We will calculate a epsilon-closure for a state. For example, n0 can transite to n1 with the input a, also can transite to n1, n2, n3, n4, n6, and n9 with epsilon. Let me circle it for you,

then imagine the red circle as a single state q1. q1 accepts input b and transites to {n5, n8, n9, n3, n4, n6} which can be assgined as q2. q2 then can use specific input and transite to next state.

 1 2   a b q0 -----> q1 -----> q2 -----> ... 

At the end, we can get our DFA. q1 and q2 both include n9; therefore, they are both accepted states. Of course, to get calculate epsilon-closures, there are different kinds of algorithm able to achieve it.

## Table-driven implementation of DFA

DFA can be implemented by a 2D table.

states input a
i k
j k

The leftmost column shows the states, and the topmost row shows the inputs. This table means that state i can accept input of a and transite to the state of k.

 1 2 3  while(input[i]) { state = A[state, input[i++]]; } 

The disadvantage of this strategy for implementing a DFA is that there might a lot of duplicate rows in the table. Instead of using 2D table, we can switch to 1D table.

 1 2 3  state a b i -----> k m j -----> 

State j can also point to state k and state m with input of a and b. Therefore, we can save the space cost of the duplicate rows. However, it takes more time to refer with pointers.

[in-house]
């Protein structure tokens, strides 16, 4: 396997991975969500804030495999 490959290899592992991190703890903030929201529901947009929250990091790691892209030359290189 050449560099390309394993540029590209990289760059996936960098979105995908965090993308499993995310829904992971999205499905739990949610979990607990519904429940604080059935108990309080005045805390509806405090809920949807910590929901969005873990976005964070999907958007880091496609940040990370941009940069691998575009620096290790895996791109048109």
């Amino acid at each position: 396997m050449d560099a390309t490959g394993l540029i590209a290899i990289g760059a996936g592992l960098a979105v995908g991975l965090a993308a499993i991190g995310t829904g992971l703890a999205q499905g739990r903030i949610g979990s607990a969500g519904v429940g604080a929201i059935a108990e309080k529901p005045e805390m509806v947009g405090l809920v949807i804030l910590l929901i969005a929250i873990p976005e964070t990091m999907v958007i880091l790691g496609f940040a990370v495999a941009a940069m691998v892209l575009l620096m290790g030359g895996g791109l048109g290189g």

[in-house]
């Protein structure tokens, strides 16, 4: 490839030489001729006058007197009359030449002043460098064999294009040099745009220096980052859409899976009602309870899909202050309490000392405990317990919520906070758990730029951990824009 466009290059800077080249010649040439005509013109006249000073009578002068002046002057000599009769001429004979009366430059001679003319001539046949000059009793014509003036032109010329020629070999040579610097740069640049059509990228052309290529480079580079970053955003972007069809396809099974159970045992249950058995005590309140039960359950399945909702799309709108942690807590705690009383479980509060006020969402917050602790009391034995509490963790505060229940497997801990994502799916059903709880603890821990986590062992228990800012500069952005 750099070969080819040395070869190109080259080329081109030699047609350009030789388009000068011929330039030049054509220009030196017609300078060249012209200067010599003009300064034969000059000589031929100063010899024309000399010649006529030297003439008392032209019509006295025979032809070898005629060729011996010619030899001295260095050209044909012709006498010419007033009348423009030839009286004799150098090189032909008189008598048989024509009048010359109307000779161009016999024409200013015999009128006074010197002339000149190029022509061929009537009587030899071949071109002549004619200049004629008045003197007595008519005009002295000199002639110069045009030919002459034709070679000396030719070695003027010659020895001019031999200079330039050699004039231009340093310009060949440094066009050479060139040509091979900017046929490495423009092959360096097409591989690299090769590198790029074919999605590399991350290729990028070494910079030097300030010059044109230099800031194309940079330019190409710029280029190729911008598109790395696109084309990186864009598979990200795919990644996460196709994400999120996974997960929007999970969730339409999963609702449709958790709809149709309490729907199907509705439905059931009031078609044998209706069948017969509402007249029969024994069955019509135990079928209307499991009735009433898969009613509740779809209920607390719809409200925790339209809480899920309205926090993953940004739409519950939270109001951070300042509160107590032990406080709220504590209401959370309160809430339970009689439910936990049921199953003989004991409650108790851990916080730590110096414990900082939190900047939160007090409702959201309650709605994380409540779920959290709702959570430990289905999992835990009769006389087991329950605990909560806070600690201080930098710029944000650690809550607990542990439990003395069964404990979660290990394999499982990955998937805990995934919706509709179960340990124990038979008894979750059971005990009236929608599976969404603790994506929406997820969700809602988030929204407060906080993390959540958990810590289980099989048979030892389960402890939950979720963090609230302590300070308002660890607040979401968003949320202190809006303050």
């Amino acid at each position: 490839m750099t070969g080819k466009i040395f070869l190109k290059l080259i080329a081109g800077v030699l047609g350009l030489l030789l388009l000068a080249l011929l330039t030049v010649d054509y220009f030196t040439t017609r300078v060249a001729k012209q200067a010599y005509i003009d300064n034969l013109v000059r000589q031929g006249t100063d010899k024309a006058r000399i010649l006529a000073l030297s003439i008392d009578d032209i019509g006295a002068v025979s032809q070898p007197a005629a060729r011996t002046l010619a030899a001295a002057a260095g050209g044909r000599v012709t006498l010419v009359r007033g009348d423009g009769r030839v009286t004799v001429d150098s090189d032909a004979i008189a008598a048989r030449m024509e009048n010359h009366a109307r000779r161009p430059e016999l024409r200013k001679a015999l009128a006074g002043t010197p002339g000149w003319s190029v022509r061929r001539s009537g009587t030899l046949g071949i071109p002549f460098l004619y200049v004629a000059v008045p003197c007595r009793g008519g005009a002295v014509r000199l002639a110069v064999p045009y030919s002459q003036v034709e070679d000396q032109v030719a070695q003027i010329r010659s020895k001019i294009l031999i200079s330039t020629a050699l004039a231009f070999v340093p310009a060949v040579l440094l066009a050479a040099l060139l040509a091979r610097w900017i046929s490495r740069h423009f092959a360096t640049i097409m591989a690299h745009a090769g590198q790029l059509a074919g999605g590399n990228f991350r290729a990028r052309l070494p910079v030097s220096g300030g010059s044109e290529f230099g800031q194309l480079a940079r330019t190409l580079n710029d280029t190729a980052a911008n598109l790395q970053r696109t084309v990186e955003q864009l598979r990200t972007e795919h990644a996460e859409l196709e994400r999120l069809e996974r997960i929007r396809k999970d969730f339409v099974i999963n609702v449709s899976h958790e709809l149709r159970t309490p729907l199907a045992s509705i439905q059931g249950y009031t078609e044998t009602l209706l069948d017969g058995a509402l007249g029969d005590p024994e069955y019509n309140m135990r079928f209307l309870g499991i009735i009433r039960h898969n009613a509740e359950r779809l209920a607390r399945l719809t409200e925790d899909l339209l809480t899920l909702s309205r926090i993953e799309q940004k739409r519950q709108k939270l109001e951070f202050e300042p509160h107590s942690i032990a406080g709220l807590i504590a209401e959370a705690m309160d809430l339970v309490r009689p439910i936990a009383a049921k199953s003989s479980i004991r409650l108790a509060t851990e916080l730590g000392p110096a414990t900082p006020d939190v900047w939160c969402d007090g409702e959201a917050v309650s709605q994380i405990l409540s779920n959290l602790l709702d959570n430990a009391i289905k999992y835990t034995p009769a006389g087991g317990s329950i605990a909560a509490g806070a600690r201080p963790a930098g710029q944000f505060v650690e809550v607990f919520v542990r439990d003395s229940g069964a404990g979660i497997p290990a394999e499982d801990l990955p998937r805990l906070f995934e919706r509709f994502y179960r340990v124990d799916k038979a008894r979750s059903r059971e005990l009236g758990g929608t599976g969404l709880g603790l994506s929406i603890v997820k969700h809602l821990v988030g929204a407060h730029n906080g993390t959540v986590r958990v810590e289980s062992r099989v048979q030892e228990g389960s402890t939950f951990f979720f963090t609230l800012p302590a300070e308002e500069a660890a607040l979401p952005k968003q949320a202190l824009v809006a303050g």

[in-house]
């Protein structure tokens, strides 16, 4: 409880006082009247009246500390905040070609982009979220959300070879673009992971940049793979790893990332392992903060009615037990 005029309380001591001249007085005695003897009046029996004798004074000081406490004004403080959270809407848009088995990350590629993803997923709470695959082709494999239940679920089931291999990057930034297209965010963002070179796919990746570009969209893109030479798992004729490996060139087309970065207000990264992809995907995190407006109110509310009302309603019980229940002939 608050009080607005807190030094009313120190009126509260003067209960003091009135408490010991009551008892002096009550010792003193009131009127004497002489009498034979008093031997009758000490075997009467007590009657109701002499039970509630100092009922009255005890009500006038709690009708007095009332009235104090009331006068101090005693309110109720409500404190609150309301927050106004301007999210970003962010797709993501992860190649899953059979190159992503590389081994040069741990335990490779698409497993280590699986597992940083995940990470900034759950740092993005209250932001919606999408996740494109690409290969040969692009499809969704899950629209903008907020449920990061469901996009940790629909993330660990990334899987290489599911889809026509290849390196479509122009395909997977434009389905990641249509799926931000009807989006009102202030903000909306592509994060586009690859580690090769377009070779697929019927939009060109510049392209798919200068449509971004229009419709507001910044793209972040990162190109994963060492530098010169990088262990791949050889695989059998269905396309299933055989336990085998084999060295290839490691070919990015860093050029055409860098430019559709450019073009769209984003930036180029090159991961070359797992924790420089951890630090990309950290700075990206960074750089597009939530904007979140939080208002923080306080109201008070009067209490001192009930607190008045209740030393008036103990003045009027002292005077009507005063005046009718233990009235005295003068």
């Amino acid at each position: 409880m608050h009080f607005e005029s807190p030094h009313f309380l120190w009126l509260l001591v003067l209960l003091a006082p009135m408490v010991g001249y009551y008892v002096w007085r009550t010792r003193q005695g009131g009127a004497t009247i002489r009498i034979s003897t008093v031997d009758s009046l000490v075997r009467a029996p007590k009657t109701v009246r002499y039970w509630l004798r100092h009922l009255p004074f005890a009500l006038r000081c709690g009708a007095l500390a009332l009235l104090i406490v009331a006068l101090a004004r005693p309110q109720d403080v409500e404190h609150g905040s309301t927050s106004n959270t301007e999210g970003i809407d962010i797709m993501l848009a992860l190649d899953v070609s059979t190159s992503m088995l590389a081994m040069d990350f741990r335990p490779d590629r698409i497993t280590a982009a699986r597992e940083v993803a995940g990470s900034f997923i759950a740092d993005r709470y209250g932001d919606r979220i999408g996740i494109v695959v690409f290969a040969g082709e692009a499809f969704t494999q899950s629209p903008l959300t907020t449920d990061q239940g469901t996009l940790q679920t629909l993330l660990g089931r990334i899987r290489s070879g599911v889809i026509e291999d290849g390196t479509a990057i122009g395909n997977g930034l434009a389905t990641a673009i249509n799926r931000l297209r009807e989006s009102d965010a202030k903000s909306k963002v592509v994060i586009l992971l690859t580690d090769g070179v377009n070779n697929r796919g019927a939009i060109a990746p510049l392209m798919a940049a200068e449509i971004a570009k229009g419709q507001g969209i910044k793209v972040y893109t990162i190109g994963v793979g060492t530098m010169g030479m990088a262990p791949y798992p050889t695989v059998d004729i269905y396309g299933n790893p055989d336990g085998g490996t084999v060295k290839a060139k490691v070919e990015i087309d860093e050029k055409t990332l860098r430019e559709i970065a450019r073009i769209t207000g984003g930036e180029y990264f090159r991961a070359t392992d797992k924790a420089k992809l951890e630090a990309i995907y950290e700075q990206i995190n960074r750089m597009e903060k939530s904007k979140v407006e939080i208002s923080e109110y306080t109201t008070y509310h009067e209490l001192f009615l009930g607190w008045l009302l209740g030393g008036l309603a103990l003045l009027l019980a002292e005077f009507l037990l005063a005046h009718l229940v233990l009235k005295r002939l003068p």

Sometimes, the cost of turning NFA into DFA would be so high that we can implement NFA directly. Create table for NFA,

0 1 epsilon
{} {B} {}
{} {F} {C, D}

This table has epsilon as input. States receive different input to transite to a set of states (single state in DFA, this is the difference). This table is guaranteed to be relatively smaller because the number of states and the size of input are limited. Also, we can use the same trick to share the duplicate rows. Another difference is that simulation of NFA would be slower because a set of states for per state rather than single state.
To summary, DFA is faster and less compact with larger table, while NFA is slower and more concise. This is the trade-off everyone can decide on their own.

## Summary

Here comes a handwritten summary.